Stinkwort made its first California appearance in 1994, but remained quite rare until the mid-2000s, when it began spreading rapidly. Stinkwort is now found in 36 of the state's 58 counties, particularly along roadsides.
"If it gets a major foothold and produces millions and millions of seeds, then the seedlings will grow and they can form a carpet," DiTomaso said. "Then it would block light and prevent the growth of more desirable species – like native plants. It will out-compete them, and that is a concern."
Another troubling aspect is that the weed has been seen in vineyards, said John Roncoroni, UCCE advisor in Napa County, a weed science expert.
"I've seen it on the roadsides in Napa, and it's just encroaching into the vineyards at Napa Valley College," he said.
The weed is highly invasive, produces vast quantities of seeds and survives under a wide range of hydrological and climatic conditions.
"Farmers have to keep an eye out for this weed, and let us know if they think they have it," said Luis Espino, UC Cooperative Extension advisor in Colusa, Glenn and Yolo counties, a rice production expert.
Unlike other waterprimroses, the winged primrose willow can grow within flooded rice fields, which makes it even more problematic for local farmers if it should get established in this area, Espino said.
Faber said invasive species are being introduced at a rapid rate around the world, and are primarily spread by humans.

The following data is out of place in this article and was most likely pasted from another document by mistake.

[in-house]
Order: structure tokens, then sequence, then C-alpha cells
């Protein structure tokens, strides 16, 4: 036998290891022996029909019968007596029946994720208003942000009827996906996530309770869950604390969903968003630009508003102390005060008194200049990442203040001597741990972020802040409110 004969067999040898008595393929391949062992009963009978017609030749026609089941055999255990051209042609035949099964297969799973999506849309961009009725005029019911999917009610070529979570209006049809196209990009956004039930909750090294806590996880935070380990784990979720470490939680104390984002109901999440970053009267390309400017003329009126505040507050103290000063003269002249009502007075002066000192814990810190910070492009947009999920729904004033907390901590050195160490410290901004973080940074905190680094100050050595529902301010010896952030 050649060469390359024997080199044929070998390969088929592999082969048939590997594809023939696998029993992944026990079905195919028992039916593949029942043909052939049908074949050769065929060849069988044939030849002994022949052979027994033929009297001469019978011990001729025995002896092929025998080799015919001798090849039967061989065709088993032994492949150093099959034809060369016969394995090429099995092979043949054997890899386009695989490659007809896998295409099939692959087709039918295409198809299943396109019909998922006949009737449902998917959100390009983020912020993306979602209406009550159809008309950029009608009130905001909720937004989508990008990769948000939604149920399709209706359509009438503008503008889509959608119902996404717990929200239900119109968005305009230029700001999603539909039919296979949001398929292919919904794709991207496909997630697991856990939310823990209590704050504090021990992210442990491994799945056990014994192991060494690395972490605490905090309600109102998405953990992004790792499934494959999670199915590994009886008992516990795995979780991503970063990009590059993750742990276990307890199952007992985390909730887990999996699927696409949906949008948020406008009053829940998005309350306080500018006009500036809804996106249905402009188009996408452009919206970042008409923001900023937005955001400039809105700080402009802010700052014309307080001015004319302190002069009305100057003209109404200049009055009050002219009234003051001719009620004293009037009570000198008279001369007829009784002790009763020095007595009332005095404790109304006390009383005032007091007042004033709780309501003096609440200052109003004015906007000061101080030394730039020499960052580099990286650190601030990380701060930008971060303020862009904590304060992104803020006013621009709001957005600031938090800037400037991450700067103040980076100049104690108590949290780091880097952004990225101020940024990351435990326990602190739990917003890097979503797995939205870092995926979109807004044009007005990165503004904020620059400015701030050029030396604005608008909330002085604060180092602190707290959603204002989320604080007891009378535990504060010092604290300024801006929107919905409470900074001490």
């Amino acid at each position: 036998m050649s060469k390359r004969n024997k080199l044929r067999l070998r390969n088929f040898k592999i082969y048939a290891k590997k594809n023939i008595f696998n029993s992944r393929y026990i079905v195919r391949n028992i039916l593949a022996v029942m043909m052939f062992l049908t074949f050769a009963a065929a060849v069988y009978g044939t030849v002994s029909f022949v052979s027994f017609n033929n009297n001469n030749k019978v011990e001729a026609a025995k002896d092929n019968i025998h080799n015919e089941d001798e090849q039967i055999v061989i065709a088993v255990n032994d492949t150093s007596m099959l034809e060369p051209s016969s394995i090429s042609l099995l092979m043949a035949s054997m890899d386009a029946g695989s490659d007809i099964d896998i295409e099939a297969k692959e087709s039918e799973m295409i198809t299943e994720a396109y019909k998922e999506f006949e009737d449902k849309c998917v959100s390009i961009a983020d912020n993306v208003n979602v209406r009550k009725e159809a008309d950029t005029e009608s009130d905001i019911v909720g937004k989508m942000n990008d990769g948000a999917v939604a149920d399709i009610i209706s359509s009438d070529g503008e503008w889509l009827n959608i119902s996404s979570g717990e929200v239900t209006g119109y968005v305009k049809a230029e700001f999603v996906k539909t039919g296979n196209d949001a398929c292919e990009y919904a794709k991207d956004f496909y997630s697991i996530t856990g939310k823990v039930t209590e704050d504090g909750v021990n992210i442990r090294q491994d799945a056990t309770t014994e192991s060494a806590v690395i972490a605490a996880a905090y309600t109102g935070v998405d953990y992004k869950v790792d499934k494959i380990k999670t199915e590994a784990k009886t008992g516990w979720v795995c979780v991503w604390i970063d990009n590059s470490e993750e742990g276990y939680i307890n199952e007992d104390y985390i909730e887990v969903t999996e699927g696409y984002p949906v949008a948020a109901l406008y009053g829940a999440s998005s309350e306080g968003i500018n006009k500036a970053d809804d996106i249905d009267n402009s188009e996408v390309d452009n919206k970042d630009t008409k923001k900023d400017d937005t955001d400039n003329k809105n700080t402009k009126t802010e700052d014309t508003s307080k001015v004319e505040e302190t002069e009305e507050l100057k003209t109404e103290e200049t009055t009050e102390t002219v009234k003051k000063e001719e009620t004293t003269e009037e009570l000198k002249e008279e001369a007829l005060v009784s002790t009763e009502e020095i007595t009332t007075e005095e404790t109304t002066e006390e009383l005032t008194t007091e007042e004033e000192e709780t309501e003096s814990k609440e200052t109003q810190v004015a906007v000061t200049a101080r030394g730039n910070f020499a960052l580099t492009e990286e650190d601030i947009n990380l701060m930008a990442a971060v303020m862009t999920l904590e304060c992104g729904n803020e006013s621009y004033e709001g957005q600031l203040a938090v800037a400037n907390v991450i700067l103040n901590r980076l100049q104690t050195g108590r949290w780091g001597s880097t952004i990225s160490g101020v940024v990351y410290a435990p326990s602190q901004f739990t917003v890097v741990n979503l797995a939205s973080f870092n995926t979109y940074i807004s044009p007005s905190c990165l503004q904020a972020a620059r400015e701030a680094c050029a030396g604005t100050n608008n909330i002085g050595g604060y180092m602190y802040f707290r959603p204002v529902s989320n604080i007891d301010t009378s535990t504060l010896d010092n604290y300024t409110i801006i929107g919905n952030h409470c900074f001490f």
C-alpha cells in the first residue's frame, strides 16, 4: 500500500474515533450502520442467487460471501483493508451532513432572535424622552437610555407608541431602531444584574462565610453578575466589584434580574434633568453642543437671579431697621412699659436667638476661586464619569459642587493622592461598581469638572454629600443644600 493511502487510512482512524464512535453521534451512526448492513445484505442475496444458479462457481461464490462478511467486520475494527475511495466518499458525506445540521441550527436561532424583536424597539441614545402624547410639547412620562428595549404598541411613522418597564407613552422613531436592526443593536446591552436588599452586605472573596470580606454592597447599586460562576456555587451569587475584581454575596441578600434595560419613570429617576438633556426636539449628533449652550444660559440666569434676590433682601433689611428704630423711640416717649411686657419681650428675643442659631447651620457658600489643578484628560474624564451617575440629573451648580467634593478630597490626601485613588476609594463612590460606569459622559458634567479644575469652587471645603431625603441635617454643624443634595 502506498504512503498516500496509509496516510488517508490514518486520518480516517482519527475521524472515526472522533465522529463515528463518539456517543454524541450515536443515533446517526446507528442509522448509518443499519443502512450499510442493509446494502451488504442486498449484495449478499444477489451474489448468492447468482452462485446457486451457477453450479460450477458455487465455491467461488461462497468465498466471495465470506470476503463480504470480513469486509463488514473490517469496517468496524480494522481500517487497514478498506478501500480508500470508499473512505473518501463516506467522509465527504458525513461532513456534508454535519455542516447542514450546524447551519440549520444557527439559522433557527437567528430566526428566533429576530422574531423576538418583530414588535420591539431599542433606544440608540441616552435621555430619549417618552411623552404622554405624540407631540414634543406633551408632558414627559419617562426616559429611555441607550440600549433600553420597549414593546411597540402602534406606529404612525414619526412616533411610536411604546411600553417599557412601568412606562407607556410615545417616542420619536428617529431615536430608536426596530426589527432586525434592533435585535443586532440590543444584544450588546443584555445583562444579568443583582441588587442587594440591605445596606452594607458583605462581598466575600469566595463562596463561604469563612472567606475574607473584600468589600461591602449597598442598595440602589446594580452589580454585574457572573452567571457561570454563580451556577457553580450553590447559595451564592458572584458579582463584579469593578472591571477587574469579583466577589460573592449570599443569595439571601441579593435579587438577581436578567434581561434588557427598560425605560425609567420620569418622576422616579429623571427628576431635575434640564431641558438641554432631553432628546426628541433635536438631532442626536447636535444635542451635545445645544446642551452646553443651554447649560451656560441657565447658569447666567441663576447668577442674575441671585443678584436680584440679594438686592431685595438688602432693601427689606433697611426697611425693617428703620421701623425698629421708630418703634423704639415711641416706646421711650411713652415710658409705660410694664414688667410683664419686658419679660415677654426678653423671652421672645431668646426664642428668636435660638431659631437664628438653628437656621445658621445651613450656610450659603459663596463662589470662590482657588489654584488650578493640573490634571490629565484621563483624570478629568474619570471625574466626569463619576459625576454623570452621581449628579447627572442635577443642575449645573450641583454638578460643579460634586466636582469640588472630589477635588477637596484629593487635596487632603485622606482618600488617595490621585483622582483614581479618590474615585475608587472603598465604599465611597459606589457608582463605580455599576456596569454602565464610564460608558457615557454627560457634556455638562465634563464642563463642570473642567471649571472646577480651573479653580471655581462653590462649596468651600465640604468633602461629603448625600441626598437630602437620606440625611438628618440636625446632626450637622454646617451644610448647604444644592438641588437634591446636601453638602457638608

He differentiated between non-native plants that are beneficial, such as avocados and citrus, and invasive plants that have been accidentally introduced into an ecosystem where they run rampant.
"An invasive species is something out of place and out of control," he said.
Fresno State report confirms state’s farmers apply water efficiently
Fresno State press release
Claims that California farmers are wasteful and inefficient in managing their water supplies are inaccurate, according to a new report released by Fresno State's Center for Irrigation Technology.
The study is the culmination of a yearlong effort by irrigation experts to update the 1982 University of California Cooperative Extension report “Agricultural Water Conservation in California with Emphasis on the San Joaquin Valley” by David C. Davenport and Robert M. Hagan.
The new study concludes that the 1982 report correctly framed the potential for agricultural water-use efficiency, and many of its findings are still relevant 30 years later.